An Arabic language app that aims to counteract the negative impact of social media on Muslim girls and strengthen their Islamic values has been named the winner of the fifth cycle of Qatar Foundation’s (QF) Akhlaquna Award.
At the annual Akhlaquna Day ceremony in Education City Tuesday, attended by HE Sheikha Hind bint Hamad al-Thani, Vice-Chairperson and CEO of QF, the Strong Muslim Girls App – created by a team of students from Moza Bint Muhammad Primary School for Girls – emerged victorious from the three shortlisted projects.
The award recognises young people whose projects and actions embody ethical behaviours and good moral character. The event also saw the announcement of the latest batch of winners of the Akhlaquna Junior award, celebrating young people from schools across Qatar who exemplify strong values and empower others to adopt them.
Established in 2017, Akhlaquna reinforces the idea that knowledge and morality are intertwined, highlighting the timeless, universal, and inclusive values exhibited by the Prophet Muhammad (peace be upon him) – mercy, tolerance, honesty, and generosity – and seeking to encourage and drive positive behavioural change in society.
Catering for girls aged 10 and above, and available on the Google Play store, Strong Muslim Girls App has been designed with the goal of enhancing Islamic identity, cultivating values such as honesty and good manners, and allowing Muslim girls to share pictures and images in a safe environment.
Offering an alternative to traditional social networking sites, it also allows users to reflect on themselves and their talents and interests, and organise their daily schedules to practice acts of worship – and, as an Akhlaquna Award winner, its team will now be supported by QF to explore how Strong Muslim Girls App can be taken to the next level.
Alaa al-Tas, project supervisor of the Strong Muslim Girls App, said: “Our project aims to spread sufficient awareness about the dangers of social media, and to educate young Muslim girls about the psychological, behavioural and social impact of media content they are exposed to, while providing them with an alternative and safe platform on their electronic devices, where they can adopt good moral values and which helps them adhere to our Islamic culture and moral values, and encourage them to invest their time in what is beneficial to them.”
Also shortlisted for the Akhlaquna Award were the educational platform Nutripedia, which provides nutritionbased scientific content in the Arabic language; and the QLA Plant Clinic & Research Center, developed by students at Qatar Leadership Academy — a school under QF’s Pre-University Education — which aims to develop awareness and ethical values around environmental sustainability, and change the way people think about consumption and disposal.
The winners of the Akhlaquna Junior award were Saeed Fahad Saeed, from Ali bin Abdulla Model School for Boys; Shoaa Mohamed Alsuliti and Almaha Hassan Alsubaey, both from Qatar Academy Doha; Hind Hassan Aljaber, from Qatar Academy Al Wakra; Mubarak Saleh Alkuwari, from the English Modern School in Al Khor; Mohamed Abdulla Alfakhroo, from Al Jazeera Academy; Shaikha Khalid Alnasr, from Tariq Bin Ziad School; and Hamad Saad Almohannadi, from Qatar Academy Al Khor.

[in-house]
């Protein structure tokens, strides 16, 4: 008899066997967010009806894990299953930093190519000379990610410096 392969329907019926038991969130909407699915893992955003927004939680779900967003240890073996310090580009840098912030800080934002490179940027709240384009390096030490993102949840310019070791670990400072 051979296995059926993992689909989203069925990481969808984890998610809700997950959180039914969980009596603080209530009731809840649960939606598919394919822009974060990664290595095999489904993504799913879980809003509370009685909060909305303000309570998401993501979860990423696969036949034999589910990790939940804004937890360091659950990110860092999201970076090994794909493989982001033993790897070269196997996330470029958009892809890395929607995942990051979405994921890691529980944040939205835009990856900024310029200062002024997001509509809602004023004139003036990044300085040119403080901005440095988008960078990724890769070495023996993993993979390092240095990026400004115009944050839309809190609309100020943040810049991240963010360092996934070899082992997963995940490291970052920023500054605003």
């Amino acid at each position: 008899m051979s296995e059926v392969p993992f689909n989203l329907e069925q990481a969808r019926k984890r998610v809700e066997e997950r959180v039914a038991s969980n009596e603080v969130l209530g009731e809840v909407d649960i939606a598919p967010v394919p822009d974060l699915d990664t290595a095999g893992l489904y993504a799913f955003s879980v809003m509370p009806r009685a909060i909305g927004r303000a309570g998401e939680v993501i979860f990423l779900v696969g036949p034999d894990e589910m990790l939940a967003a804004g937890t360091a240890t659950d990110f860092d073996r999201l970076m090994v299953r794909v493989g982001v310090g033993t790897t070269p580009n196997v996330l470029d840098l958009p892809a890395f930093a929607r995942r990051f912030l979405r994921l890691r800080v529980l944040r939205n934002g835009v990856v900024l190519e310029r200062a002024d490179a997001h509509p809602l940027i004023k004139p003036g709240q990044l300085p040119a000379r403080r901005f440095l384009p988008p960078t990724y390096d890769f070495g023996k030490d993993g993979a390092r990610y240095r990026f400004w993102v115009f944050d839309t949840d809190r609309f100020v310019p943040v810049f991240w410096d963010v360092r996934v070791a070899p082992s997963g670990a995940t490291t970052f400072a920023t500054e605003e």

With Akhlaquna Junior ambassador and former award winner Fatima Saad al-Mohannadi as Master of Ceremonies, Akhlaquna Day — which saw those attending in-person browse an exhibition featuring the top 10 projects in the fifth cycle of the Akhlaquna Award, and previous Akhlaquna Junior winners — also welcomed Khalid al-Shaibei, a Grade 7 student at QF’s Qatar Academy Doha and a community volunteer, as one of its keynote speakers.
Speaking about his keen interest in caring for the environment, he told the audience: “My interest in the environment started with raising awareness about the risks of plastics – the impact it has on the environment. So, we proposed that we establish a team called ‘Activists in Action’ with the motto that single-use plastics should be banned so that greener options can be made available.”
Al-Shaibei, who is also an active volunteer, encouraged everyone to engage in volunteering activities. “This is a way to serve to our communities, we shouldn’t hesitate to help our community. And this is particularly important because we are going to be hosting the FIFA World Cup Qatar 2022.”
Al-Shaibei was joined as keynote speaker by Qatari mountaineer Fahad Badar, who, on a mountaineering expedition, lost four of his fingers due to frost bite. An unfortunate turn of events led to this, but Badar said: “I do not think my accident is going to stand between me and what I love. I will definitely go back to climbing mountains. The lesson from my accident is not the failure itself, but the reaction to the failure. In my resilience, I have found that many people see me as a role model; just like you. You are all role models.”
The Akhlaquna projects were evaluated by an expert panel of judges, comprising Dr Jassim Sultan, director of Wijdan Cultural Center; Dr Emad El-Din Shahin, dean of the College of Islamic Studies at QF’s Hamad Bin Khalifa University; and Professor Mabrouk Zeid Elkheir, director of the National Center for Research in Islamic Sciences and Civilisation, Algeria.
The three shortlisted projects for the Akhlaquna Award were also opened up to a public vote.
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